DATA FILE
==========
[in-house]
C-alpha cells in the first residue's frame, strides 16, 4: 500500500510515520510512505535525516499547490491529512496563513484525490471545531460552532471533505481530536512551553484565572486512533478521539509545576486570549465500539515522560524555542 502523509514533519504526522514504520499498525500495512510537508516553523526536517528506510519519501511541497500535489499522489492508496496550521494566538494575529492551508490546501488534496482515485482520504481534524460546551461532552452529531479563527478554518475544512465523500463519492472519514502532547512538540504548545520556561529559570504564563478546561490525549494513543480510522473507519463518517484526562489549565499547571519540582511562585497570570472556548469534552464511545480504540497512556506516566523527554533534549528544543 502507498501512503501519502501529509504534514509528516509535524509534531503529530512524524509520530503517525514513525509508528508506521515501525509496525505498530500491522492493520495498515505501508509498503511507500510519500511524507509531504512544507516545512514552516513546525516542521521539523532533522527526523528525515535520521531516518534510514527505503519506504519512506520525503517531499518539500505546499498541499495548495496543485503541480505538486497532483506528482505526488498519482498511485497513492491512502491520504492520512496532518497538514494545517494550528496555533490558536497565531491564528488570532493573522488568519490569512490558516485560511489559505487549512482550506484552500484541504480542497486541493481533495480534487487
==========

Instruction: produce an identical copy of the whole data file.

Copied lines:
[in-house]
C-alpha cells in the first residue's frame, strides 16, 4: 500500500510515520510512505535525516499547490491529512496563513484525490471545531460552532471533505481530536512551553484565572486512533478521539509545576486570549465500539515522560524555542 502523509514533519504526522514504520499498525500495512510537508516553523526536517528506510519519501511541497500535489499522489492508496496550521494566538494575529492551508490546501488534496482515485482520504481534524460546551461532552452529531479563527478554518475544512465523500463519492472519514502532547512538540504548545520556561529559570504564563478546561490525549494513543480510522473507519463518517484526562489549565499547571519540582511562585497570570472556548469534552464511545480504540497512556506516566523527554533534549528544543 502507498501512503501519502501529509504534514509528516509535524509534531503529530512524524509520530503517525514513525509508528508506521515501525509496525505498530500491522492493520495498515505501508509498503511507500510519500511524507509531504512544507516545512514552516513546525516542521521539523532533522527526523528525515535520521531516518534510514527505503519506504519512506520525503517531499518539500505546499498541499495548495496543485503541480505538486497532483506528482505526488498519482498511485497513492491512502491520504492520512496532518497538514494545517494550528496555533490558536497565531491564528488570532493573522488568519490569512490558516485560511489559505487549512482550506484552500484541504480542497486541493481533495480534487487